Ivellious wrote:Creationism is a Christian design, which is religion. End of story. I disagree that evolution is religion, and the only reason one could make a claim like that is not knowing anything about evolution in the first place. Religion is faith-based, as in without concrete evidence to suggest that the belief is true, but rather it is more primal and personal. Science utilizes observation and experimentation to support hypotheses, and evolution is no exception.
So, we should reject creationism just because it implies that a religion is true? Should we rephrase it into "worldview" then? Would you agree that evolution implies a worldview? I sure think you would - if life came to be by accident, and evolved by random mutations, that would pretty much mean that there is no God, and that atheism is true. What makes atheism different from other religions? It has its own "creation myth", certainly no less vivid than others, in fact, while religions generally point to a purpose and intention, atheism teaches that everything is an accident, which is kind of surprising, since we observe a very orderly universe, and very complex life in existence.

Regarding "faith"... You can't deny that evolution is often faith-based. I've already mentioned the example of "vestigial" organs, or "junk DNA"... or transitional fossils, none of which have been found after 150 years, however, evolutionists still have faith that they will be found in the future. As for religion, I don't defend other religions, but I have to point out that Christianity is primarily based on reason, and only partially on faith. If you know about Christianity as much as we supposedly know about evolution, than I understand why you think this way. The main site, which this forum is a part of, has many answers for nonbelievers:
http://godandscience.org/apologetics/answers.html

By the way, as for "concrete evidence", the question is how we define evidence. If philosophy counts as evidence (and it should, as it provides a framework for science and thinking in general), then Christianity is (still) way ahead of atheism, because its foundations can justify knowledge in a much better and more logical way than atheism/naturalism.
Ivellious wrote:Old-Earth creationism is an interesting concept but I find it too close to Intelligent Design to be acceptable for my tastes.
Biased? :mrgreen:
Ivellious wrote:I mean, I have no issue with someone believing in it. But I do question the logic behind trying to teach creationism/Id in our public schools, and that's where I draw the line. Science class is not for non-scientific topics based in religion and without scientific merit. Evolution is accepted as widely as practically any scientific concept out there among the scientific community, and it provides us with a confident explanation as to how life developed without religious or supernatural input. On that basis alone, our children have no reason to be exposed to anything but evolution in the public classrooms, because our public taxes are not supposed to fund the teaching of religion except in social studies context.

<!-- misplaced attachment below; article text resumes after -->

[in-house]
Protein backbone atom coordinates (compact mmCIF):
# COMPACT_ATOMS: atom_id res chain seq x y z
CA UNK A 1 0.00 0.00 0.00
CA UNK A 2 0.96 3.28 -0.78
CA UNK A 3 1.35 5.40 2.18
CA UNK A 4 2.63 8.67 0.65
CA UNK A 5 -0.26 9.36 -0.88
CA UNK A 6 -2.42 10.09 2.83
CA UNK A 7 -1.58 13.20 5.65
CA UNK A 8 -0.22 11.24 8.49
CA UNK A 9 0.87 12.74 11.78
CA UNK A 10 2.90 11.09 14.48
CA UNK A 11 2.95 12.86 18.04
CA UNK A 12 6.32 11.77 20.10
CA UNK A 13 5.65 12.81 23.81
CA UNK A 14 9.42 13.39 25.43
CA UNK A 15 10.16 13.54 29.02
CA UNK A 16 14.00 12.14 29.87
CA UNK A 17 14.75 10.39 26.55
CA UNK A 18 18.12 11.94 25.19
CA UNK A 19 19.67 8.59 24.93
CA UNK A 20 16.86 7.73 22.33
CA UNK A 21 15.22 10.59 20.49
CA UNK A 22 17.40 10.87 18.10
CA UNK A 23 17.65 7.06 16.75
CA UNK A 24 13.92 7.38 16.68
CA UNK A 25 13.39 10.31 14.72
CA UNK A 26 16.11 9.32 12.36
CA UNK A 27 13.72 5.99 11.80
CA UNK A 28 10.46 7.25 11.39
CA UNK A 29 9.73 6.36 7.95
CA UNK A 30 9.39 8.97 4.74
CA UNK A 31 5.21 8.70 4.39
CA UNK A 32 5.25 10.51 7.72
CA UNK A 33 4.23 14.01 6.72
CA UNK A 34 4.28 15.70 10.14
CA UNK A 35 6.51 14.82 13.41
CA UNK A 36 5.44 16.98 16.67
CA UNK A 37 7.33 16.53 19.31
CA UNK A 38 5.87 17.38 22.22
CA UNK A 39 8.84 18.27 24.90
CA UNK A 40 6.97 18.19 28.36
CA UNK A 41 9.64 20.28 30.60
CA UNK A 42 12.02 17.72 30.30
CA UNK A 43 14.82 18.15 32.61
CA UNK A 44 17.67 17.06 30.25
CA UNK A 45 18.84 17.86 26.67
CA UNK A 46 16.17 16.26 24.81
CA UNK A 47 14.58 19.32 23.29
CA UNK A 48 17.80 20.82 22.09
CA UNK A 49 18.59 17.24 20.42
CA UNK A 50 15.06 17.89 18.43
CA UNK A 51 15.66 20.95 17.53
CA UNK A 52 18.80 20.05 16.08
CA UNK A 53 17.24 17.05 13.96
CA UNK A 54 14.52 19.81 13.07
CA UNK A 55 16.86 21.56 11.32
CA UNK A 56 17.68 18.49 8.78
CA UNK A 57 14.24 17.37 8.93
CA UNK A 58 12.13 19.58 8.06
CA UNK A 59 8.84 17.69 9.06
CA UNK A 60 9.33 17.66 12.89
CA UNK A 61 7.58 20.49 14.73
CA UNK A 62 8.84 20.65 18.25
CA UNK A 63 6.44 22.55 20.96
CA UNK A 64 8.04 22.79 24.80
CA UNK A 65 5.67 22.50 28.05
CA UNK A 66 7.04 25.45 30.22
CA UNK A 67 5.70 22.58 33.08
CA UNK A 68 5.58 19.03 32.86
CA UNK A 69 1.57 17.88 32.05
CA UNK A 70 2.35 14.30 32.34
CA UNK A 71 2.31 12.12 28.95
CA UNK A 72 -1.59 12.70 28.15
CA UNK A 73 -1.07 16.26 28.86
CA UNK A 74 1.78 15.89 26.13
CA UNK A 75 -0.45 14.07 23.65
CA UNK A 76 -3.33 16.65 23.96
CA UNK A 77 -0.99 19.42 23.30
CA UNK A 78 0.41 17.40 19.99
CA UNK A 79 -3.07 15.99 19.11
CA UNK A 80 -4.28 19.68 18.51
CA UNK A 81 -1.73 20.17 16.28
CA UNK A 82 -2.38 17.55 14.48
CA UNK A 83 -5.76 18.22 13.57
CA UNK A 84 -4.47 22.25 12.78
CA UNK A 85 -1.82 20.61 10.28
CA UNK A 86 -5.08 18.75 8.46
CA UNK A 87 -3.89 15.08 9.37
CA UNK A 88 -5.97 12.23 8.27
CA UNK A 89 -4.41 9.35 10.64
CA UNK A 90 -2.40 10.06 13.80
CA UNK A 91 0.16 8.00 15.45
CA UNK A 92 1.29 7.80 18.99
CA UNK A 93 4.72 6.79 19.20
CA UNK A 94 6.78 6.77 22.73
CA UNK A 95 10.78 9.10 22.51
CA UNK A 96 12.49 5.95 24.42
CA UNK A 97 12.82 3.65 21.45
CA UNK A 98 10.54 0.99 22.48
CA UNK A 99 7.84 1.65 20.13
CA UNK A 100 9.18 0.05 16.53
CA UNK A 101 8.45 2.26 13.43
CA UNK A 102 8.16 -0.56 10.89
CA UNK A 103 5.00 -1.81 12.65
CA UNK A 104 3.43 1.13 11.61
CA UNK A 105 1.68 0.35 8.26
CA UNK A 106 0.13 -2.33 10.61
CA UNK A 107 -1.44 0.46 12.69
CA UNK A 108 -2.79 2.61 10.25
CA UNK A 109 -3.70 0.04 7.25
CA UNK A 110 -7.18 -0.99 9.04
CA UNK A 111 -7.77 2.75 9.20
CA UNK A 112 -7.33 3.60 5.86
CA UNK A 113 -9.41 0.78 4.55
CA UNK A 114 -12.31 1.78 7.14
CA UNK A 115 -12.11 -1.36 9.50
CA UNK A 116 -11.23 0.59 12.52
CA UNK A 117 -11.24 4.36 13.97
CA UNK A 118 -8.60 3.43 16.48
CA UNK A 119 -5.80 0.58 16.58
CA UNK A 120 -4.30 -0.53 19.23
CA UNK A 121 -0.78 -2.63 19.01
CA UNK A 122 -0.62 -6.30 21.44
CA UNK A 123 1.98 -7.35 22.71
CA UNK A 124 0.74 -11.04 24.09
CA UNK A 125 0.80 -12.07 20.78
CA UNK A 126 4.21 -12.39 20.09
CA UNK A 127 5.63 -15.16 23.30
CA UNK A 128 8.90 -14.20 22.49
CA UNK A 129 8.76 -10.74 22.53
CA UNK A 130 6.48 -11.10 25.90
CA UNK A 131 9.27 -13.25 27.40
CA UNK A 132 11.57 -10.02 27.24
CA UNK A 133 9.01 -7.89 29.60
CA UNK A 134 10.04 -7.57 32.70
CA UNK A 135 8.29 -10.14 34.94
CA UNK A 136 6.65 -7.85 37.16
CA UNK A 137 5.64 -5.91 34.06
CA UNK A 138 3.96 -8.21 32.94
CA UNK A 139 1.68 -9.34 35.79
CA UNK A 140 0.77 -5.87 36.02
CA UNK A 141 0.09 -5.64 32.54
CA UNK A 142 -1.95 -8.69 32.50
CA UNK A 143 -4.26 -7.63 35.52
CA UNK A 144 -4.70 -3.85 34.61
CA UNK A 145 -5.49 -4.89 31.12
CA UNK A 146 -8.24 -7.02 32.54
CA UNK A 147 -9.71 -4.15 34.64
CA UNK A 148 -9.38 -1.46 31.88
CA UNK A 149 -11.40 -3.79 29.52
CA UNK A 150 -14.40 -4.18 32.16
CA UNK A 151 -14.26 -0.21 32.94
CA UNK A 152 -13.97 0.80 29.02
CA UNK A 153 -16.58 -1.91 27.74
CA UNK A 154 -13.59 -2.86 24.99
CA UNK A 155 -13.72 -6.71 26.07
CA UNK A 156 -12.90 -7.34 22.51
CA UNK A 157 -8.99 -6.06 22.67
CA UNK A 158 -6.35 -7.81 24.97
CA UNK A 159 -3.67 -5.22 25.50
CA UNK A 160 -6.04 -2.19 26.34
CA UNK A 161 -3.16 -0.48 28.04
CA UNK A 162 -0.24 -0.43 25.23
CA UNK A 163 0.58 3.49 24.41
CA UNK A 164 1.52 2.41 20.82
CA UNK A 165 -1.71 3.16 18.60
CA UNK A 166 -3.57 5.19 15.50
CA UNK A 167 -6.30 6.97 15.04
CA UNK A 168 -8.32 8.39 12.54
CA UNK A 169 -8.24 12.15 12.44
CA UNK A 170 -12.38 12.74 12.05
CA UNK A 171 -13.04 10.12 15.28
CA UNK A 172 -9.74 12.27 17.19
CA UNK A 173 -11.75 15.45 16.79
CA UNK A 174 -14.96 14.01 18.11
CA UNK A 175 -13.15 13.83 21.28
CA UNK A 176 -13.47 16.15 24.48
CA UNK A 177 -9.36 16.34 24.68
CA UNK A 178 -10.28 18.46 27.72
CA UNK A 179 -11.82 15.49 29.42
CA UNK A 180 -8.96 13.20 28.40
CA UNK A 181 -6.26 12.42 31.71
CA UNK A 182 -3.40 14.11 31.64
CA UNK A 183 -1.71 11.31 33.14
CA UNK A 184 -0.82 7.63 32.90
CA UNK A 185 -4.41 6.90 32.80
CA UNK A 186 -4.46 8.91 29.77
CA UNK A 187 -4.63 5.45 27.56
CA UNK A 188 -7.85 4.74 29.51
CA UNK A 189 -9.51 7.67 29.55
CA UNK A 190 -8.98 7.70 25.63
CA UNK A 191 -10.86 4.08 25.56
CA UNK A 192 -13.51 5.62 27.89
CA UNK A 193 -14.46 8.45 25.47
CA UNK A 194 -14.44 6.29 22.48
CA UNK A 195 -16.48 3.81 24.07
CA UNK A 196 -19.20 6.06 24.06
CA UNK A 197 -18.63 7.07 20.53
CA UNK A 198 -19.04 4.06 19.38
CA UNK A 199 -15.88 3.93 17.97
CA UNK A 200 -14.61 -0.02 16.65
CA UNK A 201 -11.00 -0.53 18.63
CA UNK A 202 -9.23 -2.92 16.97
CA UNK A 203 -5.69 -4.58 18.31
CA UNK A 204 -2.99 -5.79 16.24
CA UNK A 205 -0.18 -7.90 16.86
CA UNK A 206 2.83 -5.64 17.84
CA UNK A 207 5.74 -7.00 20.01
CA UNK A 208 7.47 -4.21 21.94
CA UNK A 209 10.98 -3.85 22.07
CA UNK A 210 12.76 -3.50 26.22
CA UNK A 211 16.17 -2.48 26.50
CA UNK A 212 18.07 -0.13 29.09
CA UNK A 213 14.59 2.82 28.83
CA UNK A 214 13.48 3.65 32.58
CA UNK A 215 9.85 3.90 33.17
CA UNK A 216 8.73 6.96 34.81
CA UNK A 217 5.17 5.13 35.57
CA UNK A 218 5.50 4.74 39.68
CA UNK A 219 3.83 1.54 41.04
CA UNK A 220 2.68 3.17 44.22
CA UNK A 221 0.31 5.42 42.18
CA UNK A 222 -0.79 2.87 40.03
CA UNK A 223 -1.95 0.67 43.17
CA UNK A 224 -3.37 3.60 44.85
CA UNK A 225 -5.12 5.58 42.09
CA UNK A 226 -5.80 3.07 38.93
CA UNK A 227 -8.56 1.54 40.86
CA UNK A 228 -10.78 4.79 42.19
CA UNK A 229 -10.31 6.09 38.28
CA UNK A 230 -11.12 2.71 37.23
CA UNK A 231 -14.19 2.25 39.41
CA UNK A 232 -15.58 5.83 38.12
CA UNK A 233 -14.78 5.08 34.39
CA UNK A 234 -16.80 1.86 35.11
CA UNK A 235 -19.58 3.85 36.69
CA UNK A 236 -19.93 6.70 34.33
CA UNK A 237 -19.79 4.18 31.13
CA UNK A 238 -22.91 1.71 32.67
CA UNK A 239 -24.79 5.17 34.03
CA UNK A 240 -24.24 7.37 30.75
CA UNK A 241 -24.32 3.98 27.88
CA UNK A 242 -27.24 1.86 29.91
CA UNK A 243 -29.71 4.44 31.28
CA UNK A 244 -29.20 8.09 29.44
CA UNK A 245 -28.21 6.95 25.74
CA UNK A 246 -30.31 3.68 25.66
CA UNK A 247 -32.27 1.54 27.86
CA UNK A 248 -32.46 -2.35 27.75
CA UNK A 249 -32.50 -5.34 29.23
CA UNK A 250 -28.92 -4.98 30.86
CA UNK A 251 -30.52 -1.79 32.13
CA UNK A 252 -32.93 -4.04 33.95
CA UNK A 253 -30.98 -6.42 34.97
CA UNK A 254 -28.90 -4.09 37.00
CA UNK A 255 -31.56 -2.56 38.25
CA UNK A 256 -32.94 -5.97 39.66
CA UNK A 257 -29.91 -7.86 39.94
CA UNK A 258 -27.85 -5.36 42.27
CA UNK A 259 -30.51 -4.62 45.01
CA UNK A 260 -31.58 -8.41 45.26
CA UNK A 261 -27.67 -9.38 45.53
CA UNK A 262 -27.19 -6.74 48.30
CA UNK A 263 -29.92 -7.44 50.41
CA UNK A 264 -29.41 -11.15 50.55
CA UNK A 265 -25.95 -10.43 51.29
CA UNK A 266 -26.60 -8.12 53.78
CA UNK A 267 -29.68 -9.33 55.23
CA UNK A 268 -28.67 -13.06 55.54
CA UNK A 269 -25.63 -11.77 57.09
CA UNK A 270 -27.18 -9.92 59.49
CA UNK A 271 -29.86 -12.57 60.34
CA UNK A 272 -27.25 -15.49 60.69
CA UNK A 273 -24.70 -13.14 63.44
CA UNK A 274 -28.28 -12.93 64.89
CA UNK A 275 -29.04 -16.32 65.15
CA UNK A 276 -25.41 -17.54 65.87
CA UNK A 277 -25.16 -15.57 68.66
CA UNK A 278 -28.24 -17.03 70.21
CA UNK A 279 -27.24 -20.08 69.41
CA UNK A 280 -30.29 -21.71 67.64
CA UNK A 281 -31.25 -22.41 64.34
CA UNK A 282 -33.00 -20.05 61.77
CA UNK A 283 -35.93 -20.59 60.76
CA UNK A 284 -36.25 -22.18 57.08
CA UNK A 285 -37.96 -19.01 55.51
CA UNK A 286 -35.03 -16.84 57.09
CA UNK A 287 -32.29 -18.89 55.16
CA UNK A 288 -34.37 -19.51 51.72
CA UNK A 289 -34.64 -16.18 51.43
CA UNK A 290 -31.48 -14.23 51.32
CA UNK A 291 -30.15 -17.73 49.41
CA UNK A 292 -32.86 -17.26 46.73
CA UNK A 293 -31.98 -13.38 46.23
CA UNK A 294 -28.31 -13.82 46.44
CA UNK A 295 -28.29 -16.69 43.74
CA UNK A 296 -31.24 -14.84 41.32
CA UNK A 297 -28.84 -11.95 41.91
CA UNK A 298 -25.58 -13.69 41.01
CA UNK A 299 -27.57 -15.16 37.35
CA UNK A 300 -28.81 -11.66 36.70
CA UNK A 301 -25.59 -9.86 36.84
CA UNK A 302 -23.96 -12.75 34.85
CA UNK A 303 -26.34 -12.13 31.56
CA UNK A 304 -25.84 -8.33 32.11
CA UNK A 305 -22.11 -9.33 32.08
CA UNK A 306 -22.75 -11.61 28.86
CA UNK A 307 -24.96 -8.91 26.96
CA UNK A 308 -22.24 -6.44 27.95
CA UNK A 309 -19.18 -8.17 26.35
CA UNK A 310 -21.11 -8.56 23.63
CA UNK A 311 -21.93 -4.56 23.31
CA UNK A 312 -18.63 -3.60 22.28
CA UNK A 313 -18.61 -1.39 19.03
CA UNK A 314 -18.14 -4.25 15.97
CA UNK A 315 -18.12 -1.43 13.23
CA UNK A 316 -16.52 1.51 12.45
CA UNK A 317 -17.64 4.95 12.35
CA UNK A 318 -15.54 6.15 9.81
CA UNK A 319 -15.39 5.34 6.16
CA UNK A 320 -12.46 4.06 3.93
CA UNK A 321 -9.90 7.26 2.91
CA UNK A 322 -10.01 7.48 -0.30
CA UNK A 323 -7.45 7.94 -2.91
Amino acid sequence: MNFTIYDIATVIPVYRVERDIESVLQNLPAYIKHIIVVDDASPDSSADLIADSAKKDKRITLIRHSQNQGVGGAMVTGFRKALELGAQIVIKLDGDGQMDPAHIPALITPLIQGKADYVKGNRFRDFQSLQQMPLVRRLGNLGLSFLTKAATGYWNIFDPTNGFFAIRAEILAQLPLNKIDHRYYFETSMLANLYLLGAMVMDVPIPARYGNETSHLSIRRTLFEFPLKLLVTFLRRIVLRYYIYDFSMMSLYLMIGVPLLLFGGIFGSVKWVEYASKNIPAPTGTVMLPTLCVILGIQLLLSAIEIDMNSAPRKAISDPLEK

I wouldn't worry about evolution being widely accepted - a few centuries ago a flat Earth was "widely accepted", while the proponents of a round Earth were a minority, yet turned out to be right. If we rule out a Creator, then we indeed are left with evolution as the only possible theory of creation. But if your argument for evolution (and against creationism) is that it doesn't involve a "supernatural" input, I don't think it holds much credibility, as we still don't know how life arises at all. Since we can't experimentally create life at the moment, all possibilities should be kept open, so that we don't go down the wrong path in history again. That's why I believe we should teach both ID and evolution, and I don't see anything controversial about that.
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Re: Is It Legal?

#24

Post by SnowDrops » Fri Dec 09, 2011 12:24 pm

He does have a point in that macro-evolution (please use macro- and micro- so it's clear what you're talking about) is believed even by Christians (Theistic Evolution) and people from many other religions, so it's not actually a religion in itself. But that it's a "scientific fact" (which is a term most philosophers of science would probably regard as nonsense, since nothing can be proven by science, especially not by the (not very strong) consensus he seems to be stressing) is not so clear at all. For a start he should try studying the main site.
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Re: Is It Legal?

#25

Post by Byblos » Fri Dec 09, 2011 12:33 pm